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      Reducing the health effects of hot weather and heat extremes: from personal cooling strategies to green cities

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          Heat stress and public health: a critical review.

          Heat is an environmental and occupational hazard. The prevention of deaths in the community caused by extreme high temperatures (heat waves) is now an issue of public health concern. The risk of heat-related mortality increases with natural aging, but persons with particular social and/or physical vulnerability are also at risk. Important differences in vulnerability exist between populations, depending on climate, culture, infrastructure (housing), and other factors. Public health measures include health promotion and heat wave warning systems, but the effectiveness of acute measures in response to heat waves has not yet been formally evaluated. Climate change will increase the frequency and the intensity of heat waves, and a range of measures, including improvements to housing, management of chronic diseases, and institutional care of the elderly and the vulnerable, will need to be developed to reduce health impacts.
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            Hierarchically porous polymer coatings for highly efficient passive daytime radiative cooling

            Passive daytime radiative cooling (PDRC) involves spontaneously cooling a surface by reflecting sunlight and radiating heat to the cold outer space. Current PDRC designs are promising alternatives to electrical cooling, but are either inefficient or have limited applicability. We present a simple, inexpensive and scalable phase-inversion-based method for fabricating hierarchically porous poly(vinylidene fluoride-co-hexafluoropropene) (P(VdF-HFP)HP) coatings with excellent PDRC capability. High, substrate-independent hemispherical solar reflectances (0.96 ± 0.03) and long-wave infrared (LWIR) emittances (0.97 ± 0.02) allow for sub-ambient temperature drops of ~6°C and cooling powers of ~96 W m–2 under solar intensities of 890 and 750 W m–2 respectively. The performance equals or surpasses those of state-of-the-art PDRC designs, while the technique offers a paint-like simplicity.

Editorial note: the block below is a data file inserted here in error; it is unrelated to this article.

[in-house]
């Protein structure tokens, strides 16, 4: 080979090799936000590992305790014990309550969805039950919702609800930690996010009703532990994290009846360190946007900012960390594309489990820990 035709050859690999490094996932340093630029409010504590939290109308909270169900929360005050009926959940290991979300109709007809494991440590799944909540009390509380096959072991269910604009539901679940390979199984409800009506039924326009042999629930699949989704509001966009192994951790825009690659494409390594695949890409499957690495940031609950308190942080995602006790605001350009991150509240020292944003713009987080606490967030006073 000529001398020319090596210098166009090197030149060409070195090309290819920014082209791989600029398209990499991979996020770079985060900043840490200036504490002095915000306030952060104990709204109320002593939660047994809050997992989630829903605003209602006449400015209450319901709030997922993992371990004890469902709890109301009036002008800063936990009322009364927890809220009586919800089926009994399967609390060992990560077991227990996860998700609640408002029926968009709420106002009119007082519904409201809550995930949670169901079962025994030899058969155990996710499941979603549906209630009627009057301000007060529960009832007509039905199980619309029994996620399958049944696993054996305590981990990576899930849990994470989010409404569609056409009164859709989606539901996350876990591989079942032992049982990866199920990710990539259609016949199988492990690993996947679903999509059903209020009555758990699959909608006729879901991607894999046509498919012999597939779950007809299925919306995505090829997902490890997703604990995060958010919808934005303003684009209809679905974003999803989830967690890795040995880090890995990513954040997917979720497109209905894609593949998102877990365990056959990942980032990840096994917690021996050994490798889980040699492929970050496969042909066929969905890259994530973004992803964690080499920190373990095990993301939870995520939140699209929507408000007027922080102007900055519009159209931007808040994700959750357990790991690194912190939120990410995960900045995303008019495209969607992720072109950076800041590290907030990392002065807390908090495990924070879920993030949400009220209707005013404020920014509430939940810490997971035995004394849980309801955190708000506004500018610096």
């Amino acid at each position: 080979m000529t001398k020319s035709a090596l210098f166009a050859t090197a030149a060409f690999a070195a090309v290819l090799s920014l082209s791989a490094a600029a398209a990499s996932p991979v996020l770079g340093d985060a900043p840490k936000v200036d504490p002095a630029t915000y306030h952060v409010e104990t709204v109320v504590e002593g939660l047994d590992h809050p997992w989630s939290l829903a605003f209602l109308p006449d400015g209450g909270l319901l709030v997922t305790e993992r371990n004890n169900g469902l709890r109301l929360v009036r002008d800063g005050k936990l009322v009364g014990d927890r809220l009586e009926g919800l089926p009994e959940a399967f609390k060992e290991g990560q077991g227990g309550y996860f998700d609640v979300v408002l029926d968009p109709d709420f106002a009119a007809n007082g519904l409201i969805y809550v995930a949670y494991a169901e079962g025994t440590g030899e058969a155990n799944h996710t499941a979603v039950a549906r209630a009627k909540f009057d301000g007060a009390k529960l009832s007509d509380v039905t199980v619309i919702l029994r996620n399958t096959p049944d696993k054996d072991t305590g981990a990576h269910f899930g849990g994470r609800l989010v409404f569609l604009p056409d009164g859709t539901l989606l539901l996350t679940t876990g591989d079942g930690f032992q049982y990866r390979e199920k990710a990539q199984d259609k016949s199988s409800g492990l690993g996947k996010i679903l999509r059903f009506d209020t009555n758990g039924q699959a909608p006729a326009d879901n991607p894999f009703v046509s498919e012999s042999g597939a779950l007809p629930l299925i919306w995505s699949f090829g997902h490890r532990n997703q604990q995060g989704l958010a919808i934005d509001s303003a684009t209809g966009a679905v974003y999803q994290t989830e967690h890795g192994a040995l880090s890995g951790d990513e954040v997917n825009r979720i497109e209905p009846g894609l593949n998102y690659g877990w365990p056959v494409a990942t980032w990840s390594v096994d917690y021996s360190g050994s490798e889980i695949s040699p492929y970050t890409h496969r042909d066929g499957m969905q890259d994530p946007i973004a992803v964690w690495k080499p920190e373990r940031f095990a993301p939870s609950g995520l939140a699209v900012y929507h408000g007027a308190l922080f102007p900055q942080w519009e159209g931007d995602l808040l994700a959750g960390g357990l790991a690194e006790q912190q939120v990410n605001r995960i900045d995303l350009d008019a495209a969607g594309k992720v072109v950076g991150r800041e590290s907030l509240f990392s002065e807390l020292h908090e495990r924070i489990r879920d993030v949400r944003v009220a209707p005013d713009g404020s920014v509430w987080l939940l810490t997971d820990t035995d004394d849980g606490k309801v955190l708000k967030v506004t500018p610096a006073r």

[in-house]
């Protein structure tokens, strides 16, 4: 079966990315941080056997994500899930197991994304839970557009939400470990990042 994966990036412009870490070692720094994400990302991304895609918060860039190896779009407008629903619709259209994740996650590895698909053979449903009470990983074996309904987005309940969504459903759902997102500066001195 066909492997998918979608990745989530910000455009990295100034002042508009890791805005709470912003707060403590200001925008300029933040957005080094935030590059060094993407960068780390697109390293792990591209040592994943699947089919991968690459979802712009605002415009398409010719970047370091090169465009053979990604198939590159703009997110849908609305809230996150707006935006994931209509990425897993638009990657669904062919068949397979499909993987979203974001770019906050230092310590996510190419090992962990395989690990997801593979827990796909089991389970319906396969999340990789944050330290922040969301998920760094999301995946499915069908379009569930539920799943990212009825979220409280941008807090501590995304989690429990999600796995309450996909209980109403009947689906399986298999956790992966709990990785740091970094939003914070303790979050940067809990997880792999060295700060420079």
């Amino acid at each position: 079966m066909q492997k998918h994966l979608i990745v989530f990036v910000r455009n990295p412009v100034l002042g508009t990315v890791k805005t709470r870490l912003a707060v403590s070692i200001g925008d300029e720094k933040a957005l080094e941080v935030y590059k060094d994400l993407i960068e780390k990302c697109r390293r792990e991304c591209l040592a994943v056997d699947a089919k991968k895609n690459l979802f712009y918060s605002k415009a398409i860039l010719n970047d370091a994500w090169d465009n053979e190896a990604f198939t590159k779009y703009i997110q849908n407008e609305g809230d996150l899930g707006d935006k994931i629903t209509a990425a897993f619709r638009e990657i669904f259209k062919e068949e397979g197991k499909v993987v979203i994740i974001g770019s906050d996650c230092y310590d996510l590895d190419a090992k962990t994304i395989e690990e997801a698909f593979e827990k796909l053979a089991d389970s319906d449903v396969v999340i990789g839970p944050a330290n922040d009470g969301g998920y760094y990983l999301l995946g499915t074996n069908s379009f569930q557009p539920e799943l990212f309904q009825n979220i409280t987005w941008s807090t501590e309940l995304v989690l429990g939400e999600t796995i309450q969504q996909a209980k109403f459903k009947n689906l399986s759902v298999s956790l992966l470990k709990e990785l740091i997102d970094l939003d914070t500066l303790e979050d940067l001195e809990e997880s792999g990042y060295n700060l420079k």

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              The Imperative for Climate Action to Protect Health

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                Author and article information

                Journal
                The Lancet
                The Lancet
                Elsevier BV
                01406736
                August 2021
                August 2021
                : 398
                : 10301
                : 709-724
                Article
                10.1016/S0140-6736(21)01209-5
                34419206
                c8311705-ae84-4125-a5fe-e9de0f5d15d9
                © 2021

                https://www.elsevier.com/tdm/userlicense/1.0/

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